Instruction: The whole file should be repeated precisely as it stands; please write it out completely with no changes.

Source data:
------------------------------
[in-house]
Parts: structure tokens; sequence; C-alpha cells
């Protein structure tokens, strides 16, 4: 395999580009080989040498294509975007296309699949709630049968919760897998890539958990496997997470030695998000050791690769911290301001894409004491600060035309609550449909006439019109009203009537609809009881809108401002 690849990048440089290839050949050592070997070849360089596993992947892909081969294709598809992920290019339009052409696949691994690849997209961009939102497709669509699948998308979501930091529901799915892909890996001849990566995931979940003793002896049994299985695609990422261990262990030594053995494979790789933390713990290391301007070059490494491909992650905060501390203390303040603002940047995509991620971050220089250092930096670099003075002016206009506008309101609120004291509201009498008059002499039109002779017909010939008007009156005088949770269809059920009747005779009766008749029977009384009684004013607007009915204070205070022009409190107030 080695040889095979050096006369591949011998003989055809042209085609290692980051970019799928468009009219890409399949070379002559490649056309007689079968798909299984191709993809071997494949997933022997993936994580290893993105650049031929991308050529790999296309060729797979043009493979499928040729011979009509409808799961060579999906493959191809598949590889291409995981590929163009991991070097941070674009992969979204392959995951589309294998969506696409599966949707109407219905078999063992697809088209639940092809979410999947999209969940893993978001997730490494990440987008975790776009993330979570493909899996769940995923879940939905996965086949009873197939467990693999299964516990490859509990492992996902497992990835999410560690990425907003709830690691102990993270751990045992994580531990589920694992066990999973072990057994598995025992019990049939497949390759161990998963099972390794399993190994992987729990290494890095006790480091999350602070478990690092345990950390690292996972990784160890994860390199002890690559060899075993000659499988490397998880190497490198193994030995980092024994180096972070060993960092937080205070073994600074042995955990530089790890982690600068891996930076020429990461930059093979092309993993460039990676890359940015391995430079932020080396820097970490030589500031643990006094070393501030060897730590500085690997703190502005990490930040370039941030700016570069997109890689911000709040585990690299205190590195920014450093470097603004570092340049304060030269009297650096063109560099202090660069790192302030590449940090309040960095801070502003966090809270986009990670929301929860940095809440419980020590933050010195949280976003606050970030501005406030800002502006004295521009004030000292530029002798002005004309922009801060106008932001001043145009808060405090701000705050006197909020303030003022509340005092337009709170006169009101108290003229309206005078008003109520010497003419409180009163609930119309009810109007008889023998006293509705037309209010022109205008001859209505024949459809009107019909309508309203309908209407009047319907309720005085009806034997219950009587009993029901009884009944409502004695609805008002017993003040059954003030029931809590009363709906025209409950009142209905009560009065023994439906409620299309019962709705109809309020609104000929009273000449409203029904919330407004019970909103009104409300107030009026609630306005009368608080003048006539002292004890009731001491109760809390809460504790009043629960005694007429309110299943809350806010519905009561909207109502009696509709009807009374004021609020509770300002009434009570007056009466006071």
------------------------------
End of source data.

[in-house]
Parts: structure tokens; sequence; C-alpha cells
């Protein structure tokens, strides 16, 4: 395999580009080989040498294509975007296309699949709630049968919760897998890539958990496997997470030695998000050791690769911290301001894409004491600060035309609550449909006439019109009203009537609809009881809108401002 690849990048440089290839050949050592070997070849360089596993992947892909081969294709598809992920290019339009052409696949691994690849997209961009939102497709669509699948998308979501930091529901799915892909890996001849990566995931979940003793002896049994299985695609990422261990262990030594053995494979790789933390713990290391301007070059490494491909992650905060501390203390303040603002940047995509991620971050220089250092930096670099003075002016206009506008309101609120004291509201009498008059002499039109002779017909010939008007009156005088949770269809059920009747005779009766008749029977009384009684004013607007009915204070205070022009409190107030 080695040889095979050096006369591949011998003989055809042209085609290692980051970019799928468009009219890409399949070379002559490649056309007689079968798909299984191709993809071997494949997933022997993936994580290893993105650049031929991308050529790999296309060729797979043009493979499928040729011979009509409808799961060579999906493959191809598949590889291409995981590929163009991991070097941070674009992969979204392959995951589309294998969506696409599966949707109407219905078999063992697809088209639940092809979410999947999209969940893993978001997730490494990440987008975790776009993330979570493909899996769940995923879940939905996965086949009873197939467990693999299964516990490859509990492992996902497992990835999410560690990425907003709830690691102990993270751990045992994580531990589920694992066990999973072990057994598995025992019990049939497949390759161990998963099972390794399993190994992987729990290494890095006790480091999350602070478990690092345990950390690292996972990784160890994860390199002890690559060899075993000659499988490397998880190497490198193994030995980092024994180096972070060993960092937080205070073994600074042995955990530089790890982690600068891996930076020429990461930059093979092309993993460039990676890359940015391995430079932020080396820097970490030589500031643990006094070393501030060897730590500085690997703190502005990490930040370039941030700016570069997109890689911000709040585990690299205190590195920014450093470097603004570092340049304060030269009297650096063109560099202090660069790192302030590449940090309040960095801070502003966090809270986009990670929301929860940095809440419980020590933050010195949280976003606050970030501005406030800002502006004295521009004030000292530029002798002005004309922009801060106008932001001043145009808060405090701000705050006197909020303030003022509340005092337009709170006169009101108290003229309206005078008003109520010497003419409180009163609930119309009810109007008889023998006293509705037309209010022109205008001859209505024949459809009107019909309508309203309908209407009047319907309720005085009806034997219950009587009993029901009884009944409502004695609805008002017993003040059954003030029931809590009363709906025209409950009142209905009560009065023994439906409620299309019962709705109809309020609104000929009273000449409203029904919330407004019970909103009104409300107030009026609630306005009368608080003048006539002292004890009731001491109760809390809460504790009043629960005694007429309110299943809350806010519905009561909207109502009696509709009807009374004021609020509770300002009434009570007056009466006071």